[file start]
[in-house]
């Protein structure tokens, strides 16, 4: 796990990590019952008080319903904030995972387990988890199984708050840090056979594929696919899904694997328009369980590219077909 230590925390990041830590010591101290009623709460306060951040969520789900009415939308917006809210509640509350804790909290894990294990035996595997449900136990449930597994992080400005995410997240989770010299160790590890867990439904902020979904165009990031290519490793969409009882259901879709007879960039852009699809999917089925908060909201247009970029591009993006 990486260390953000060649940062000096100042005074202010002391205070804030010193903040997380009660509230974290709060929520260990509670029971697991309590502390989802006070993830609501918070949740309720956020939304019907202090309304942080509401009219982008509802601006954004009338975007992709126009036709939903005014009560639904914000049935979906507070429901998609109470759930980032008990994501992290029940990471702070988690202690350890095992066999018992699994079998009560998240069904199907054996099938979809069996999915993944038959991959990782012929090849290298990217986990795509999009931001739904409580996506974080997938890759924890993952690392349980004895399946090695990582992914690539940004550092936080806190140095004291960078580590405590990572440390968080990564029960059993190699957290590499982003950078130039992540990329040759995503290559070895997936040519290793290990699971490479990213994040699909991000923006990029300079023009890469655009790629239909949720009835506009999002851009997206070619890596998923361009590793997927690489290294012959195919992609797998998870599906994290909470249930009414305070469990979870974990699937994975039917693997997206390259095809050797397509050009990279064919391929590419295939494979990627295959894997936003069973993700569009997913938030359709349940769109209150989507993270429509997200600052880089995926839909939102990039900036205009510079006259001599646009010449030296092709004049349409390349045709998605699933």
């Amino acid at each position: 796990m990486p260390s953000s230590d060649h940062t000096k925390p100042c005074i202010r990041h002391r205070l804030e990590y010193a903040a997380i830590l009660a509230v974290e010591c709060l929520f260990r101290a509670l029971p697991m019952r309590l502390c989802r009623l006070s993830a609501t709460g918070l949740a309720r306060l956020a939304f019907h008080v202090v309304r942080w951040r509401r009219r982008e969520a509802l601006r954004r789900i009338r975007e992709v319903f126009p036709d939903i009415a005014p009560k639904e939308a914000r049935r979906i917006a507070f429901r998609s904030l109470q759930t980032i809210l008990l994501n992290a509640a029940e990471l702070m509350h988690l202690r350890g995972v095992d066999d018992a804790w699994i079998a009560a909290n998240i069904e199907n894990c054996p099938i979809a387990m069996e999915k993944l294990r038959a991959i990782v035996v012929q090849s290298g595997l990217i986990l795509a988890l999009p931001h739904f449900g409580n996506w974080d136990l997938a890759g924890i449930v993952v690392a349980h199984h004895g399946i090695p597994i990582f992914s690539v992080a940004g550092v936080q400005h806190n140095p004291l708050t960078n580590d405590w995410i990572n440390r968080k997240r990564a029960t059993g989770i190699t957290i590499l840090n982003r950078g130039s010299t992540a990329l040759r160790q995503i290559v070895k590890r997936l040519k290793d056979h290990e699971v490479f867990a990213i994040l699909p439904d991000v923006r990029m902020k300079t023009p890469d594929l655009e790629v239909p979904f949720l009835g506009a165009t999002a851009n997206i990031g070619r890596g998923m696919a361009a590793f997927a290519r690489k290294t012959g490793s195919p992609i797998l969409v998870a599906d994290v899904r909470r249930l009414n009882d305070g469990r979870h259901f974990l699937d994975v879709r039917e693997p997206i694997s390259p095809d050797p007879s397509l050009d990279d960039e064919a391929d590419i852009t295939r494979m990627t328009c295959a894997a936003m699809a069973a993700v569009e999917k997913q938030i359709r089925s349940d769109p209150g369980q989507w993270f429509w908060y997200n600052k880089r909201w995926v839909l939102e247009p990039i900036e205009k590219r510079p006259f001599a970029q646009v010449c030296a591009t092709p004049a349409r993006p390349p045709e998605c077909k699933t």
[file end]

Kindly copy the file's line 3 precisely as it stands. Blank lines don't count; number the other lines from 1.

């Amino acid at each position: 796990m990486p260390s953000s230590d060649h940062t000096k925390p100042c005074i202010r990041h002391r205070l804030e990590y010193a903040a997380i830590l009660a509230v974290e010591c709060l929520f260990r101290a509670l029971p697991m019952r309590l502390c989802r009623l006070s993830a609501t709460g918070l949740a309720r306060l956020a939304f019907h008080v202090v309304r942080w951040r509401r009219r982008e969520a509802l601006r954004r789900i009338r975007e992709v319903f126009p036709d939903i009415a005014p009560k639904e939308a914000r049935r979906i917006a507070f429901r998609s904030l109470q759930t980032i809210l008990l994501n992290a509640a029940e990471l702070m509350h988690l202690r350890g995972v095992d066999d018992a804790w699994i079998a009560a909290n998240i069904e199907n894990c054996p099938i979809a387990m069996e999915k993944l294990r038959a991959i990782v035996v012929q090849s290298g595997l990217i986990l795509a988890l999009p931001h739904f449900g409580n996506w974080d136990l997938a890759g924890i449930v993952v690392a349980h199984h004895g399946i090695p597994i990582f992914s690539v992080a940004g550092v936080q400005h806190n140095p004291l708050t960078n580590d405590w995410i990572n440390r968080k997240r990564a029960t059993g989770i190699t957290i590499l840090n982003r950078g130039s010299t992540a990329l040759r160790q995503i290559v070895k590890r997936l040519k290793d056979h290990e699971v490479f867990a990213i994040l699909p439904d991000v923006r990029m902020k300079t023009p890469d594929l655009e790629v239909p979904f949720l009835g506009a165009t999002a851009n997206i990031g070619r890596g998923m696919a361009a590793f997927a290519r690489k290294t012959g490793s195919p992609i797998l969409v998870a599906d994290v899904r909470r249930l009414n009882d305070g469990r979870h259901f974990l699937d994975v879709r039917e693997p997206i694997s390259p095809d050797p007879s397509l050009d990279d960039e064919a391929d590419i852009t295939r494979m990627t328009c295959a894997a936003m699809a069973a993700v569009e999917k997913q938030i359709r089925s349940d769109p209150g369980q989507w993270f429509w908060y997200n600052k880089r909201w995926v839909l939102e247009p990039i900036e205009k590219r510079p006259f001599a970029q646009v010449c030296a591009t092709p004049a349409r993006p390349p045709e998605c077909k699933t």